Though he was Greek, Plutarch wrote his Lives in the first century, a world dominated by the Roman Empire. Here he considers some of the major figures who had left their stamp on the history of Rome, including generals, rulers, philosophers, and politicians. These unabridged selections focus on Coriolanus, Pompey, Caesar, Cicero, Brutus, and Mark Antony.
PLEASE NOTE: When you purchase this title, the accompanying reference material will be available in your My Library section along with the audio.
What members say
- Amaranth Palace
Not Unabridged Selections
Buyer beware. I checked with my copy of Plutarch, and these are not unabridged selections. These are abridged with quite a bit missing. The quality of the narration is good, but I wouldn't have bought this if I knew it was abridged.
24 of 25 people found this review helpful
- C. J. Gawley
Narration and content are great. Only issue is that I wish that more Plutarch were available.
18 of 19 people found this review helpful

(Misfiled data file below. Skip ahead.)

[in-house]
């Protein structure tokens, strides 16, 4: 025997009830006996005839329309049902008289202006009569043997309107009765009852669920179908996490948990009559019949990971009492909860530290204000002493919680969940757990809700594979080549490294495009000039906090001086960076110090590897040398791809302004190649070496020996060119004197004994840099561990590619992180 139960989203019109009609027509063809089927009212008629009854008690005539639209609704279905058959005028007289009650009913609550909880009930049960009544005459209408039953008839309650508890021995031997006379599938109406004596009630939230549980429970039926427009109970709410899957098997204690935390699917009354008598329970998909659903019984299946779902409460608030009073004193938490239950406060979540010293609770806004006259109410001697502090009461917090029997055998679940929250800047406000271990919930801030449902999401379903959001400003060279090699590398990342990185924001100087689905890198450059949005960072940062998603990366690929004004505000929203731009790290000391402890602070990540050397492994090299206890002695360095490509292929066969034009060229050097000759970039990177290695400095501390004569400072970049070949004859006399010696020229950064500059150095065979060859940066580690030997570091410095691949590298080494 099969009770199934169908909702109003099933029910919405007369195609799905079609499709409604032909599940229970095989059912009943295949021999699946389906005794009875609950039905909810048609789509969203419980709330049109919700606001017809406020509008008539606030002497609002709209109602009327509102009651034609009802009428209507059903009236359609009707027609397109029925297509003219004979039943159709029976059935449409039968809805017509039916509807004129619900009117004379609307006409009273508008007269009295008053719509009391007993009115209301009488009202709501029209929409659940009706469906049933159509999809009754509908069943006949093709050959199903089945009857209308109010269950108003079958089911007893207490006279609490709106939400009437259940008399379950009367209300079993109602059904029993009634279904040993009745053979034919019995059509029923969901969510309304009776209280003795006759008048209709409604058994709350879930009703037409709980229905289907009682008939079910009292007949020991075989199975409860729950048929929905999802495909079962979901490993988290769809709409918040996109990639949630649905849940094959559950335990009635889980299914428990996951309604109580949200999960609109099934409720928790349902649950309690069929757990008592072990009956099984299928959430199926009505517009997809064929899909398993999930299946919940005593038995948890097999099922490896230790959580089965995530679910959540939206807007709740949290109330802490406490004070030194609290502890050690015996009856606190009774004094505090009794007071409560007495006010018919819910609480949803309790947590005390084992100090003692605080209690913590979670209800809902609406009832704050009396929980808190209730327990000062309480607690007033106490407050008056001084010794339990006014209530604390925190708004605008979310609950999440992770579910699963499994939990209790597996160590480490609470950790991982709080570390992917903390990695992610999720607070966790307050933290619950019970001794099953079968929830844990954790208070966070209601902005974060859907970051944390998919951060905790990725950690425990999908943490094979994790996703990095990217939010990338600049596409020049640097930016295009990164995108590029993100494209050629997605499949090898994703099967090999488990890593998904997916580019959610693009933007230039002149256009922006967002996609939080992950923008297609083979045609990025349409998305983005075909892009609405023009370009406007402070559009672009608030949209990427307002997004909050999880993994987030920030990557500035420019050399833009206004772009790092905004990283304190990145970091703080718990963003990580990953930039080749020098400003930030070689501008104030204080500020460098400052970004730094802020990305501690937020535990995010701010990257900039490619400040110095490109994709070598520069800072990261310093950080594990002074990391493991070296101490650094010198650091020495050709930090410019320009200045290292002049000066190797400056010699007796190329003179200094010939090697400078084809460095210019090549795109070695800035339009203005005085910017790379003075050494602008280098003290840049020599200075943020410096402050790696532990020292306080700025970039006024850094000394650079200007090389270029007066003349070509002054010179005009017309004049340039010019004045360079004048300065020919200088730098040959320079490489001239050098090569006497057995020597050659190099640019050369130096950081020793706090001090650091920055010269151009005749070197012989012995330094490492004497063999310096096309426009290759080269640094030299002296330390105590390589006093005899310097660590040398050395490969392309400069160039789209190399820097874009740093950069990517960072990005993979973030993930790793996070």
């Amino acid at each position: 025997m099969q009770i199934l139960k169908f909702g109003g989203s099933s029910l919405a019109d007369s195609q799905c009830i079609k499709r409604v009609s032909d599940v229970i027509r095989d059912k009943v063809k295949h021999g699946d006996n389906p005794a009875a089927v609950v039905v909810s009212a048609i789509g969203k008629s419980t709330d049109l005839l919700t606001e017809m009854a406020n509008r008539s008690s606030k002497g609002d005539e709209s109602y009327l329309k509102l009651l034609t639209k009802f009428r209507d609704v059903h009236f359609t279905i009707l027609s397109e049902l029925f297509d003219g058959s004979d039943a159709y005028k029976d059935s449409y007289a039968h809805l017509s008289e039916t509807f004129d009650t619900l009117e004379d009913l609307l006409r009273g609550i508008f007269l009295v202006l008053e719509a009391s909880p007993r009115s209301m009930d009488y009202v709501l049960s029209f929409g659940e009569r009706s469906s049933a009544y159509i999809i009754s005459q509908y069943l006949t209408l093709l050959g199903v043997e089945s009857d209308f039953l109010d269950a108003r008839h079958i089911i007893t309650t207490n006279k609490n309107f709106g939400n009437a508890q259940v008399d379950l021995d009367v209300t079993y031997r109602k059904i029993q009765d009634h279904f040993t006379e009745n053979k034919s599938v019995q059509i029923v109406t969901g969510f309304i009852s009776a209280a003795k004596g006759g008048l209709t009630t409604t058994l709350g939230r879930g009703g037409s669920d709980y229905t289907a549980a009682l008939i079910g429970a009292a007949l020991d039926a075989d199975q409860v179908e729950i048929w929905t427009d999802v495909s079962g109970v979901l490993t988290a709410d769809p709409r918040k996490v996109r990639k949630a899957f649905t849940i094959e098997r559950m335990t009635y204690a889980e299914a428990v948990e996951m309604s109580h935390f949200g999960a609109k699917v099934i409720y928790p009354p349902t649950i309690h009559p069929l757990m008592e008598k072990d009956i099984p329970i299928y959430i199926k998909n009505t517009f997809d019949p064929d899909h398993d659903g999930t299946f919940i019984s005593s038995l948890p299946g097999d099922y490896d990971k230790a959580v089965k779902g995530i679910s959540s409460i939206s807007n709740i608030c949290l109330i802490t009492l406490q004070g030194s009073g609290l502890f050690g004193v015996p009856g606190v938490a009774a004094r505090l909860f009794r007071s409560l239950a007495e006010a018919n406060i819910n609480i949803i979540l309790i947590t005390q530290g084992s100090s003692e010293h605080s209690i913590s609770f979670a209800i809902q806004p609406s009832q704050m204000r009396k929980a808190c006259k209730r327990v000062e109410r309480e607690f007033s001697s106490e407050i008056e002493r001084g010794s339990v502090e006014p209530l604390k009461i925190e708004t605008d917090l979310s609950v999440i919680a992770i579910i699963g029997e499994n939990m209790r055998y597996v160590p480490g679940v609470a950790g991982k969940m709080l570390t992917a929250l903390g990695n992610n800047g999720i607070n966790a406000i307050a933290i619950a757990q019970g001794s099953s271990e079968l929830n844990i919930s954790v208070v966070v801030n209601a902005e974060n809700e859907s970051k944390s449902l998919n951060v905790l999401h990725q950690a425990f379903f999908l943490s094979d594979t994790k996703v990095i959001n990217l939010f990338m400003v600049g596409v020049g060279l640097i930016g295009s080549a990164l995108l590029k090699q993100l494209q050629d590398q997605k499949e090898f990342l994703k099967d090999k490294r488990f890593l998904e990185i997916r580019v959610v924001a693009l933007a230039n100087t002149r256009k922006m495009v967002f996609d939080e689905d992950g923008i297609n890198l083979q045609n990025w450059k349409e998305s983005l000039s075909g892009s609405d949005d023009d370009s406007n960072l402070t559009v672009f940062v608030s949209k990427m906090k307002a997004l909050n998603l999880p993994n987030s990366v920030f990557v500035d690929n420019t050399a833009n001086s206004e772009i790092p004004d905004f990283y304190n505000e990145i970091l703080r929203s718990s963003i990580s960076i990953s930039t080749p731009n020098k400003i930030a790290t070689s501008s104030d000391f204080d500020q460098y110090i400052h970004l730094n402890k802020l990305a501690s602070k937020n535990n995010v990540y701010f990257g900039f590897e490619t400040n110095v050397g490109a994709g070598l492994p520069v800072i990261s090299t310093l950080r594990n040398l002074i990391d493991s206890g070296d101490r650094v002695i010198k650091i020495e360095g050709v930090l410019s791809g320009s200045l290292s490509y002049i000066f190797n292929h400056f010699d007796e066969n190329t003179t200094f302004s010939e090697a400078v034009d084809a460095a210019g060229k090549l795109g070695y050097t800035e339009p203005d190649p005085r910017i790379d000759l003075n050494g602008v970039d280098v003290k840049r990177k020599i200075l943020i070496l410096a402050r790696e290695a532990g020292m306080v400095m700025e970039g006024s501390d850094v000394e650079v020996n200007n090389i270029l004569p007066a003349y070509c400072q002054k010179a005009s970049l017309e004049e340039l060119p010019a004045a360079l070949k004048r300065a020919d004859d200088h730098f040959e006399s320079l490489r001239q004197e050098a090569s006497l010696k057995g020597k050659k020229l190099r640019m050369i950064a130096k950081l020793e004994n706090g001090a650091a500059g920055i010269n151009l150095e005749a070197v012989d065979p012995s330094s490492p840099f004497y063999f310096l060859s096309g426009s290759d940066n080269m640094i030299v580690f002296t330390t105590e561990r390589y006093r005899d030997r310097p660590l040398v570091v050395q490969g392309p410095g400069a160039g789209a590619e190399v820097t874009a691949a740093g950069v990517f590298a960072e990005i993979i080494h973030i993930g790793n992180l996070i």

- A Rodriguez
selections, not unabridged version
Beware -- not unabridged as advertised. Because of this, greatly overpriced, even at the audible 30% discount for members.
12 of 13 people found this review helpful
classic fail-safe; perhaps better on paper
Something about Plutarch's Lives renders it a better read on the page, in my opinion at any rate; but better to have listened than not to have read at all. I say this as someone who might think all books are better on the page, but would not normally hold this against the audio book; in this case, the experience is significantly different. Added to this, the recording is a little muffled and difficult to hear in the car. Besides those two things, I found this book well narrated, and an eternally defensible classic. Plutarch is a great teacher.
2 of 2 people found this review helpful
- Richard Rosche
A necessary read for an educated person
However the shortness was unexpected and I should’ve chosen other additions as this is only seven or eight hours long .
Plutarch’s work is closer to 80 hours. There is too much ambiguity in the advertisements
- Jo Ballard
Plutarch brings the Romans to life
Plutarch's lively writing and depth of research make this an absorbing and informative work. Farrell's narration is clear and well-paced.
1 of 1 people found this review helpful